TCP/IP Protocol Suite and IP Addressing CCNA 1 v3 – Module 9 Introduction to TCP/IP U.S. DoD created the TCP/IP model. Provides reliable data transmission to any destination under any circumstance. TCP/IP model has become the Internet standard . TCP/IP v4 was standardized in 1981 .
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CCNA 1 v3 – Module 9
U.S. DoD created the TCP/IP model.
Provides reliable data transmission to any destination under any circumstance.
TCP/IP model has become the Internet standard.
TCP/IP v4 was standardized in 1981.
IPv4 addresses are 32 bits long dotted decimal.
IPv6 (IPng) standardized in 1992 by IETF.
IPv6 addresses are 128 bits long written in hexadecimal with colons separating 16-bit fields. Leading zeros can be omitted in each field.
File Transfer Protocol
Handles high-level protocols, issues of representation, encoding, and dialog control. Protocols at this level include:
Connectionless service using UDP. Used on routers to transfer configuration files and IOS images. Faster than FTP.
Network File System
Administers the transmission of e-mail over computer networks. Only provides support for plaintext.
Used to monitor and control network devices, to manage configurations, statistics collection, performance, and security
Domain Name System
Internet Control Message Protocol
Address Resolution Protocol
Reverse Address Resolution Protocol
Best path determination and packet switching occur at this layer.
The following protocols operate at the TCP/IP Internet layer:
Network Access layer protocols include:
Ethernet, Fast Ethernet, SLIP, PPP, FDDI, ATM, Frame-Relay, SMDS, ARP, Proxy ARP, RARP.
binary ones and zeros
IP addresses are divided into classes A,B and C to define large, medium, and small networks.
The Class D address class was created to enable multicasting.
IETFreserves Class E addresses for its own research.
Every IP address has two parts:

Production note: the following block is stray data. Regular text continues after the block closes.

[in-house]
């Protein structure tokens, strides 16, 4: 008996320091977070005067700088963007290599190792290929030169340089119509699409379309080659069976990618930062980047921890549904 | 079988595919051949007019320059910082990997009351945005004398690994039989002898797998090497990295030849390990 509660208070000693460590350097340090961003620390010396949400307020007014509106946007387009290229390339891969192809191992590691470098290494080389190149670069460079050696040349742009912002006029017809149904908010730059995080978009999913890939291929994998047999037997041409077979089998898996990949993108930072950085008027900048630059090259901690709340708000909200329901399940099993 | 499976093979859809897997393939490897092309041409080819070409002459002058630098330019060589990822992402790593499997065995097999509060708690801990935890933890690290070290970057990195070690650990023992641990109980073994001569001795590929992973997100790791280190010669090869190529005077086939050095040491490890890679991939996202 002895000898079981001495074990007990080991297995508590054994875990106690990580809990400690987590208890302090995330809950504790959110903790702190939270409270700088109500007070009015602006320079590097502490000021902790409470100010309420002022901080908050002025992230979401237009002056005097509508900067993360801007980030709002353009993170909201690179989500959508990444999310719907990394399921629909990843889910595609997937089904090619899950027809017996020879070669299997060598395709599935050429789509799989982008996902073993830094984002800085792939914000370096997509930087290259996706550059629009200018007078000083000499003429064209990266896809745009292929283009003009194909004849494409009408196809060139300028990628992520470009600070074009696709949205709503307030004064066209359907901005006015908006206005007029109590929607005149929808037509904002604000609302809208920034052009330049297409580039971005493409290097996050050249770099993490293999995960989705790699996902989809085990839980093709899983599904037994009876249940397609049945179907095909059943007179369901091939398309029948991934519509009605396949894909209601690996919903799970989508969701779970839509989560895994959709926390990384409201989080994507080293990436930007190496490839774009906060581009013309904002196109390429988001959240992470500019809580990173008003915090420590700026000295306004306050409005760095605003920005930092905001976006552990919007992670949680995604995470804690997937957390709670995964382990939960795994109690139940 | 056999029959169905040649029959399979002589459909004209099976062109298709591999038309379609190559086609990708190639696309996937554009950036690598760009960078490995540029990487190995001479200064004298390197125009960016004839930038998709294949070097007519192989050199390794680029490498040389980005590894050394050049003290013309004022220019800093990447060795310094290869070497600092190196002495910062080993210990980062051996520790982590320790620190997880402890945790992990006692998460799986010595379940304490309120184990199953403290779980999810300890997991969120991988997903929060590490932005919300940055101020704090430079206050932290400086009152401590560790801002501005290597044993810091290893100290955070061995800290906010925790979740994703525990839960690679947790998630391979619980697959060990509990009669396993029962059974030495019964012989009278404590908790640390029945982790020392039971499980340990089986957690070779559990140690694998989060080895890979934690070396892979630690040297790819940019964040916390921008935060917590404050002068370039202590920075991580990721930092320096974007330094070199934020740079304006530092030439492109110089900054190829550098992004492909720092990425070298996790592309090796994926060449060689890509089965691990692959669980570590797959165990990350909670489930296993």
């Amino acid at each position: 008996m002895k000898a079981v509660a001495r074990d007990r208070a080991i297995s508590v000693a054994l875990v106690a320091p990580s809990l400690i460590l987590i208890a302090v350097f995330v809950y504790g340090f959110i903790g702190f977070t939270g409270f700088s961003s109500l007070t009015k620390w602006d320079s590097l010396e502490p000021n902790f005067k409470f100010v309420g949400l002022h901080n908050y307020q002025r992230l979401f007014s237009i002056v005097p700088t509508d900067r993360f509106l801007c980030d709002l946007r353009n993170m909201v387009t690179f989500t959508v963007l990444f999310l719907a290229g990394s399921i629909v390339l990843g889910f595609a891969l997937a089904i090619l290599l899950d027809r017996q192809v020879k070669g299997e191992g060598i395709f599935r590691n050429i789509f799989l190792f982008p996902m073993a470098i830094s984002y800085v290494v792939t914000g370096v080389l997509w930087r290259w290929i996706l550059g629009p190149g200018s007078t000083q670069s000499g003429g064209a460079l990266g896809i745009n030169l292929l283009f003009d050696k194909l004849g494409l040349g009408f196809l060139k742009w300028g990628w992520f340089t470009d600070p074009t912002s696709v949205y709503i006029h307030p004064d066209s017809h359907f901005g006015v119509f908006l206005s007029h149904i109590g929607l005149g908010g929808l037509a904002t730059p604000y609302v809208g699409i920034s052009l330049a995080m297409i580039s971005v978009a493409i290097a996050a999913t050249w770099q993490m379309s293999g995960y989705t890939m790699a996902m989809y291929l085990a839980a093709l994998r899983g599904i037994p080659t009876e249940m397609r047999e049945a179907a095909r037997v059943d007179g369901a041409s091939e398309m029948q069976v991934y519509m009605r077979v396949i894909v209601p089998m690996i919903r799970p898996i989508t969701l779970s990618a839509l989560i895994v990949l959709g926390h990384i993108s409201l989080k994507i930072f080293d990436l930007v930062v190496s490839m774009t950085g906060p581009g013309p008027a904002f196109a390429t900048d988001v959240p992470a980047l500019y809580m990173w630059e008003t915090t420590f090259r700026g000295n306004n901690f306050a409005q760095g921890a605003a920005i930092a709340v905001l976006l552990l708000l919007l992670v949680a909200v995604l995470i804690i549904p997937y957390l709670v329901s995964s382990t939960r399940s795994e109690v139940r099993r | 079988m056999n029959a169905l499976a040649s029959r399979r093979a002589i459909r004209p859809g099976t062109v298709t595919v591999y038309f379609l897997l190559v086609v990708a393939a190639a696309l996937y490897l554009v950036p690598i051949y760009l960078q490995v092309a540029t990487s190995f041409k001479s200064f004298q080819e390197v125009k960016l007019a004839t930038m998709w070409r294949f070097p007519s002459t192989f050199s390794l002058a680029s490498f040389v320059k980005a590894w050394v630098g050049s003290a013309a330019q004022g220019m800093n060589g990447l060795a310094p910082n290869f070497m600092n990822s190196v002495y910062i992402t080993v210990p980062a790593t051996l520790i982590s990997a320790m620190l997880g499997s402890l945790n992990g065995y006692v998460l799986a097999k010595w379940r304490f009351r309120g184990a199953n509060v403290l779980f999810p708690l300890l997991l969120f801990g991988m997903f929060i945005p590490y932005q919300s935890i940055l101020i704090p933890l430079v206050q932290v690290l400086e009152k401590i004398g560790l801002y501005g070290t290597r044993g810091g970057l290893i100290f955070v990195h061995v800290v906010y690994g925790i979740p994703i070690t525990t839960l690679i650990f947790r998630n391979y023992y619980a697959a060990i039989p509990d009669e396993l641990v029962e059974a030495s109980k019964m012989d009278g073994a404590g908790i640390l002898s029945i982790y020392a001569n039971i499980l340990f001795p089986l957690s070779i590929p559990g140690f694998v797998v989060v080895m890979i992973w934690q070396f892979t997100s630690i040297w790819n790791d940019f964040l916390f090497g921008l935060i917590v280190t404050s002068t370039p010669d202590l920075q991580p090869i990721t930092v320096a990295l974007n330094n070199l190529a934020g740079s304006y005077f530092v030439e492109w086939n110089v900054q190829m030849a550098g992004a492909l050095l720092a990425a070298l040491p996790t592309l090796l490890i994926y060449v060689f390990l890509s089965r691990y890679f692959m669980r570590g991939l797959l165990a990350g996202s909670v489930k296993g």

Certain host addresses are reserved and cannot be assigned to devices on a network:
Network address – Used to identify the network itself
Broadcast address – Used for broadcasting packets to all the devices on a network
Broadcast Address 184.108.40.206
Broadcast Address 220.127.116.11
Private IP addresses are a solution to the problem of the exhaustion of public IP addresses. Addresses that fall within these ranges are not routed on the Internet backbone:
Connecting a network using private addresses to the Internet requires translation of the private addresses to public addresses (NAT).IP Private Addresses
All three segments are part of the Class B network:
Address space 18.104.22.168
Default network mask 255.255.0.0
Individual subnets are created: Subnet mask 255.255.255.0
Two methods to assign IP addresses:
Bootstrap Protocol only requires a single packet exchange to obtain IP information.
BOOTP packets can include:
Network administrator creates a file specifying parameters for each device.
Each host must have a BOOTP profile with an IP address assignment.
No two profiles can have the same IP address.
BOOTP uses UDP to carry messages.
Host sends a broadcast IP packet - destination 255.255.255.255.
BOOTP server receives the broadcast and then sends back a broadcast.
Client finds its own MAC address in the destination address field of the server’s broadcast and accepts the IP address and other information.
Dynamic Host Configuration Protocol is BOOTP’s successor.
Host can obtain IP address dynamically without a network administrator having to set up individual profiles.
Range of IP addresses is defined on a DHCP server.
Four part process:
DHCP Offer includes IP address, default-gateway, subnet mask and lease information.
DHCP allows users to be mobile.
DHCP leases an IP address to a device and then reclaims that IP address for another user after the first user releases it.
DHCP offers a one to many ratio of IP addresses.
Address Resolution Protocol maps IP to MAC addresses.
ARP automatically obtains MAC addresses on local segment.
Proxy ARP provides the MAC address of an intermediate device for transmission outside the LAN.
ARP tables are stored in RAM and maintained automatically on each device.
When a network device wants to send data across the network, it uses information from the ARP table.
There are two ways that devices can gather MAC addresses:
Monitoring traffic occuring on the local network segment.
Broadcasting an ARP request